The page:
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Why wouldn't this economic data make you positive for 2018?

Peter Switzer
10 December 2017

The Oz economy is set for a better year in 2018 compared to 2017, which has been a year (in case you missed it) that saw employment increase for 13 months straight, unemployment slump from 5.9% to 5.4%, business confidence surge over its long-term average and economic growth go from 1.9% to 2.8%!

What has captured my attention is the fact that so many of our economic readings are at significant highs and what follows is why the Reserve Bank has been tipping that we’ll grow over 3%. This is the historical number where employment grows and unemployment shrinks, so I hope they’re right. And if you look at the data below, you can see why an usually conservative forecaster, such as the RBA, is bullish:

• Our 2.8% economic growth was the best in 15 months and it’s tipped to go higher.

• Unemployment is now at a 9-year low of 5.4%.

• Employment growth is the best in 12 years.

• Business conditions are at a decade-high. 

• Business profits are at a record high and are up 26.9% over the year – the strongest gain in 15½ years.

• Profits are up 26.9% over the year – the strongest gain in 15½ years. 

• In trend terms, dwelling approvals rose for the 9th month straight. 

• Townhouse approvals are at a 20-year high. 

• Building inflation rose by 1.4% in the September quarter. The annual rate of construction inflation rose from 2.4% to 3.8% – an 8 ½-year high.

• The fourth estimate of investment in 2017/18 is $108.9 billion and is 1.6% higher than the fourth estimate for 2016/17 – the best result for a fourth estimate reading in five years. The upgrade in investment between the first and fourth estimates is 34.1% – the biggest upgrade in 12 years. 

• On debt servicing — the ratio of net income on foreign debt to exports of goods and services stood at 6% in the September quarter, holding near the best levels in 36 years. 

• Engineering construction activity increased by 3.2 points to 11-year highs of 64.1, supported by strong infrastructure-related spending. Any reading above 50 signifies expansion or growth.

• Exports to China hit a record $102.29 billion in the year to October. 

• Job ads rose for the fifth time in six months in November to 172,395 ads – a 6-year high. Job ads are up 12.1% on a year ago.

• The Internet Vacancy Index rose by 0.5% to 82.7 in October 2017 in trend terms, after increasing by an upwardly revised 0.6% in September. The index has now risen for 12 consecutive months - the first time since March 2011. The index has increased by 8.4% over the year.   

• According to the Federal Chamber of Automotive Industries (FCAI), new motor vehicle sales totaled 101,365 in November, up 2.5% on a year ago – the highest for a November month on record.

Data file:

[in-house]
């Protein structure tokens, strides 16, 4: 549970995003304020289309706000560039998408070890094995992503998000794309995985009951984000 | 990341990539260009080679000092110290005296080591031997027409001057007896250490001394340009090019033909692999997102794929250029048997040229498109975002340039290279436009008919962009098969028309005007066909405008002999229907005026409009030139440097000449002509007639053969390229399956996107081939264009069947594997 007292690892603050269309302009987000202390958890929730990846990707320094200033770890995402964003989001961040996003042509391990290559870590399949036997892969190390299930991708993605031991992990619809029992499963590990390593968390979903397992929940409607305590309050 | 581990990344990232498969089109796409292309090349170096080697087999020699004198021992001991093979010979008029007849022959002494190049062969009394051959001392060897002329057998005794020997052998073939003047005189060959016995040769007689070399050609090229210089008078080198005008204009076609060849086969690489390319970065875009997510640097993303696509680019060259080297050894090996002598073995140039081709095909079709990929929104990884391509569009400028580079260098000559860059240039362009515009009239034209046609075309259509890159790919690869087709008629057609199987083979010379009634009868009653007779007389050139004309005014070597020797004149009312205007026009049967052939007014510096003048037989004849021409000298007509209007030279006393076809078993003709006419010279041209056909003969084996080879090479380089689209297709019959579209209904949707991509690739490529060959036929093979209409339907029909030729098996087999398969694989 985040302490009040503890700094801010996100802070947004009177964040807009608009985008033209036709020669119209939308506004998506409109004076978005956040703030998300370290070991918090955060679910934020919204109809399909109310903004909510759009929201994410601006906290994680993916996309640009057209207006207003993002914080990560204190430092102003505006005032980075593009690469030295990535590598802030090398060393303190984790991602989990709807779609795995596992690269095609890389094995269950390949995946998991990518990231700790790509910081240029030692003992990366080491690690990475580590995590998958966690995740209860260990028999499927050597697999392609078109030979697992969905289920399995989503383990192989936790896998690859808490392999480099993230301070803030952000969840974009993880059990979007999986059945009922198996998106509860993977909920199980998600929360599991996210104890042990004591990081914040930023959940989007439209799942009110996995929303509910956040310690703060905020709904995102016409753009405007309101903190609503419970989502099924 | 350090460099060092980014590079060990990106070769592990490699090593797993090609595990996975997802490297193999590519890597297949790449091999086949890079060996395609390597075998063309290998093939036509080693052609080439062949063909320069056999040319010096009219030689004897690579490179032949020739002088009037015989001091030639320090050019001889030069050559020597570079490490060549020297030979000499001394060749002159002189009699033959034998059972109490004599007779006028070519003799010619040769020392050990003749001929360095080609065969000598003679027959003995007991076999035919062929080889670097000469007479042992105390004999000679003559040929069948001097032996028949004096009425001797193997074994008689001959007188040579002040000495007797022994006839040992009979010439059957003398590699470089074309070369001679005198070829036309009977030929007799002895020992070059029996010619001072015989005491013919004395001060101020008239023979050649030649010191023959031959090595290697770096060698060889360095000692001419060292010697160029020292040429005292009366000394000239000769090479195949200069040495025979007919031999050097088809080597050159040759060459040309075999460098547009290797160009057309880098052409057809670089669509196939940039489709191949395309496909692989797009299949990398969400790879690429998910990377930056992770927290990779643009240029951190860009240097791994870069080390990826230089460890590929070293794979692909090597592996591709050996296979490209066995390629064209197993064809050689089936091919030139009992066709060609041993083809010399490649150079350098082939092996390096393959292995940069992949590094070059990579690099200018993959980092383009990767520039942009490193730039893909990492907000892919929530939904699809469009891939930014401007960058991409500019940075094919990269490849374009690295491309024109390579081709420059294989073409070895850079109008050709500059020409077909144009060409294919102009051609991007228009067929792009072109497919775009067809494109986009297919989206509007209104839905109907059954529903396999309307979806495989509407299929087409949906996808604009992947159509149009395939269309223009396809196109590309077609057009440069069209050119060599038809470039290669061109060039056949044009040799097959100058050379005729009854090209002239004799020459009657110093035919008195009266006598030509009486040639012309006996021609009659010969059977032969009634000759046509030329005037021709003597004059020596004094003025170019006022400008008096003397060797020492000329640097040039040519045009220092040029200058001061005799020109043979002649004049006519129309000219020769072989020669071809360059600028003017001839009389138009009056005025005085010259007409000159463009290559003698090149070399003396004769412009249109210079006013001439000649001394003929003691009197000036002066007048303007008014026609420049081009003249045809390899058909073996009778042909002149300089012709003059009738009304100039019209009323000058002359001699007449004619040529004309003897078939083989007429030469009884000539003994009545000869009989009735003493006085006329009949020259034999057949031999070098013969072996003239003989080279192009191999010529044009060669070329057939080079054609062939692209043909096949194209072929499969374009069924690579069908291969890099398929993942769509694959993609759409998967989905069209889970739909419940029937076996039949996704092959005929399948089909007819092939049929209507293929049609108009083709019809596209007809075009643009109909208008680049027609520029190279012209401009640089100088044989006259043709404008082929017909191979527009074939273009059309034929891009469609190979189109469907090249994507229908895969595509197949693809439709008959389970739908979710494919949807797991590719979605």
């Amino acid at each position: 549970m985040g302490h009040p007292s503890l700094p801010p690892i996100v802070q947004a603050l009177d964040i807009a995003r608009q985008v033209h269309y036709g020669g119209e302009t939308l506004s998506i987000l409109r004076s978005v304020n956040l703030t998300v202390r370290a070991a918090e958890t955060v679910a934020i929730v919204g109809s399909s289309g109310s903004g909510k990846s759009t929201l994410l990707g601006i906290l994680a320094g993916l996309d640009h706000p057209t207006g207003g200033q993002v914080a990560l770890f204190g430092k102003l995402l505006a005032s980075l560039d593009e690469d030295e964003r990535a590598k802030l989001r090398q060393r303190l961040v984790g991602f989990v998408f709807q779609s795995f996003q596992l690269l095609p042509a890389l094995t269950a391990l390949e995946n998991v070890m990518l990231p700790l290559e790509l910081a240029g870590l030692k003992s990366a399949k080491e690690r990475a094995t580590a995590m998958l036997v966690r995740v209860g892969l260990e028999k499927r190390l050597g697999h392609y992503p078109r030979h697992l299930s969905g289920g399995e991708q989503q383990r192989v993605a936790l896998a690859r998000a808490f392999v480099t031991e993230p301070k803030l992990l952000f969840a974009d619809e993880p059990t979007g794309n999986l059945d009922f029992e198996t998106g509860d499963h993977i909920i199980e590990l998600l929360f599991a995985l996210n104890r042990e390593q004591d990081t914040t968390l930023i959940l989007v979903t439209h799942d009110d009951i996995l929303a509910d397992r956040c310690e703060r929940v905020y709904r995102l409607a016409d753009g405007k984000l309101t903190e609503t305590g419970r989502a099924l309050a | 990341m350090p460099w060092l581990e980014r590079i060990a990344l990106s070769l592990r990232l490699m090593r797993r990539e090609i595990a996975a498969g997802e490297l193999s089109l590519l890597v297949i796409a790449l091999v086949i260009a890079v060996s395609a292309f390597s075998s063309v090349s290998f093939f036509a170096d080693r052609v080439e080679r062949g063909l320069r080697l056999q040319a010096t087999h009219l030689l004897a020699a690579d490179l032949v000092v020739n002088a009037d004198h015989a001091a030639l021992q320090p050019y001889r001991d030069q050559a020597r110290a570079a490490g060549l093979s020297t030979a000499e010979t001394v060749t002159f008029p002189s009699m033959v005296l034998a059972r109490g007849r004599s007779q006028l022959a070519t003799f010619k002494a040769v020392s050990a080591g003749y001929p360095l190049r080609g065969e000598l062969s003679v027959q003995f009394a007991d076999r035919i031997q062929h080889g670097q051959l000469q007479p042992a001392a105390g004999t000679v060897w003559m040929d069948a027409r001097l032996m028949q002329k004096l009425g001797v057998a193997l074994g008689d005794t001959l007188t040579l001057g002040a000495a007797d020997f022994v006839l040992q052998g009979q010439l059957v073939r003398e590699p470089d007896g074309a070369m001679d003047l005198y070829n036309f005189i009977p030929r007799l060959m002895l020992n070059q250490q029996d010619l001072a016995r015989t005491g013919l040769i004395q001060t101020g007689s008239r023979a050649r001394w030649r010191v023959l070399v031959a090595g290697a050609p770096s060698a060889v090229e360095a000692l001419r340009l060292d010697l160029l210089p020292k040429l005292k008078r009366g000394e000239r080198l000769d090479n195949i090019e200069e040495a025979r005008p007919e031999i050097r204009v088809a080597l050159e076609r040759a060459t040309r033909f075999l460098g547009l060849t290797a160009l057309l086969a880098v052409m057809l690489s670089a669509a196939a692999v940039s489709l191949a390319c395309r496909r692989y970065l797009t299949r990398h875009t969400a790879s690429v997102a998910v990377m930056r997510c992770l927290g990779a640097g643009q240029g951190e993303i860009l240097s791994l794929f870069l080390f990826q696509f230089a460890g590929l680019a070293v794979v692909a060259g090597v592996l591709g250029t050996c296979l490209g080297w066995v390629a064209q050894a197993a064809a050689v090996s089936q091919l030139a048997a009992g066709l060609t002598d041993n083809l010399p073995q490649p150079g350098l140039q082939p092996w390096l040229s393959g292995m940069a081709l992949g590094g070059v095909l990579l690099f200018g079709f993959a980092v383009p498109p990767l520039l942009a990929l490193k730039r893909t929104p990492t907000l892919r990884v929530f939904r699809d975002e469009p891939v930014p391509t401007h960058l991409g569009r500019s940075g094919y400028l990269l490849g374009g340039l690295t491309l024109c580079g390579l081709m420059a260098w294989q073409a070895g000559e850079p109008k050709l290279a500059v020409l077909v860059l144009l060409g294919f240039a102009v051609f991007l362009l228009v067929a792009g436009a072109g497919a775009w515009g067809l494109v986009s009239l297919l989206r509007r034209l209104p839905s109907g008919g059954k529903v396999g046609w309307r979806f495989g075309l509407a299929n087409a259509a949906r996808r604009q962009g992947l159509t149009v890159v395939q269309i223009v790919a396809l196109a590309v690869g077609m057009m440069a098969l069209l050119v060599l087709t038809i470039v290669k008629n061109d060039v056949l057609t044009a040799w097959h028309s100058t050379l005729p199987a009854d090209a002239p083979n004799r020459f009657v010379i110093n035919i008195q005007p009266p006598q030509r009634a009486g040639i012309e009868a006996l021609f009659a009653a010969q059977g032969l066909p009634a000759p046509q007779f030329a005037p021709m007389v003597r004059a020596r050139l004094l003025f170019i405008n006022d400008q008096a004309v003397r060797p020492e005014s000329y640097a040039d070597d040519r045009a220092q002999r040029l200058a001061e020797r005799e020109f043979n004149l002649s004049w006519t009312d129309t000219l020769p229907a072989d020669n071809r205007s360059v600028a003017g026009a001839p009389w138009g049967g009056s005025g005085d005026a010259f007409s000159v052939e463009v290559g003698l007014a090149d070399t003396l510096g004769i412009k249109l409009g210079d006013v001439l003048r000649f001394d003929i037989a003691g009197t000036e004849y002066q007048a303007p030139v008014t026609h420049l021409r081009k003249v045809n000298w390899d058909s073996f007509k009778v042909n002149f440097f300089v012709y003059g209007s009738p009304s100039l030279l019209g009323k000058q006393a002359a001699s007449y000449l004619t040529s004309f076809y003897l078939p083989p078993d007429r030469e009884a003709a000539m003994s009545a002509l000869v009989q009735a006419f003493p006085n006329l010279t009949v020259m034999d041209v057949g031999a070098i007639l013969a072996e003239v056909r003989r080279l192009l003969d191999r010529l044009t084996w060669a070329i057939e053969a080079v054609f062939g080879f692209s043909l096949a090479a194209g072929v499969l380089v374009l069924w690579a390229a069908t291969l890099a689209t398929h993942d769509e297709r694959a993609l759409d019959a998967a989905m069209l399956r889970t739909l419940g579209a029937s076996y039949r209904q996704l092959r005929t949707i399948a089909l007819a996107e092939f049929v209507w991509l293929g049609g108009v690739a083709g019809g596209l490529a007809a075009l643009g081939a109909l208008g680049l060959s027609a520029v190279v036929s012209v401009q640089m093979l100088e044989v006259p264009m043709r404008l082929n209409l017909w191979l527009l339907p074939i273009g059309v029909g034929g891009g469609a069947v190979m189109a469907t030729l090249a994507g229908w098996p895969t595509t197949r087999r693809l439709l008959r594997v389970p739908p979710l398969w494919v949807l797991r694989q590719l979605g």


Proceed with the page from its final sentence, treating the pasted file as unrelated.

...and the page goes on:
• On our trade surplus — the rolling 12-month surplus rose from $18.9 billion to a record $20.1 billion. Exports to China hit a record $102.29 billion in the year to October. 

• In the year to October, 56.9% of those aged 60-64 years and 12.7% of those aged 65 years and over were in the job market — both record highs. 

• Over the year to September, the proportion of occupied seats on domestic flights hit a 5½-year high of 78.4%. 

• Over the past year, a record 1,347,400 tourists came to Australia from China, up 12.6% over the year.

• The Commonwealth Bank Business Sales Indicator (BSI), a measure of economy-wide spending, rose by 0.6% in trend terms in October, after a 0.5% increase in September. Spending growth was the strongest in five months and above the long-term trend pace of 0.4%.

 I could go on but I reckon I’ve made the point that the economy has a really good chance of proving the RBA right. The fact that we’re looking at so many record highs, decade highs and so on tells us that we’re heading in the right direction and even economist are expecting wage rises to get more convincing in 2018. 

Meanwhile, based on the confidence readings, consumers are starting to react to a better job market. The weekly ANZ/Roy Morgan consumer confidence rating rose by 0.7% to 115.8 last week. Confidence remains above the average of 113.2 since 2014 and its long-run monthly average of 112.9 since 1990.

 Adding to the positivity is the global economy growing in synchronization for first time since 2007. And now that the Trump tax cuts have been passed, you’d expect the US economy to live up to the forecasts of 4% growth next year. 

Sure, things can go wrong — Kim Jong-un could have brain explosion and mis-aim with one of his missiles but I suspect China has had a quiet word to him about how a war with the USA, Japan and South Korea and the rest of the allies, won’t be great especially when China is the Yanks’ biggest lender! Even the latest Brexit news was good for the stock market. That reaction was based on the positive economic expectations that come when the UK and Europe can avoid any silly economic problems because of a messy divorce. 

Things could be more robust — I’d love consumer confidence and wages growth stronger — but I suspect we’ll see that over 2018 and 2019.

 Go Australia!

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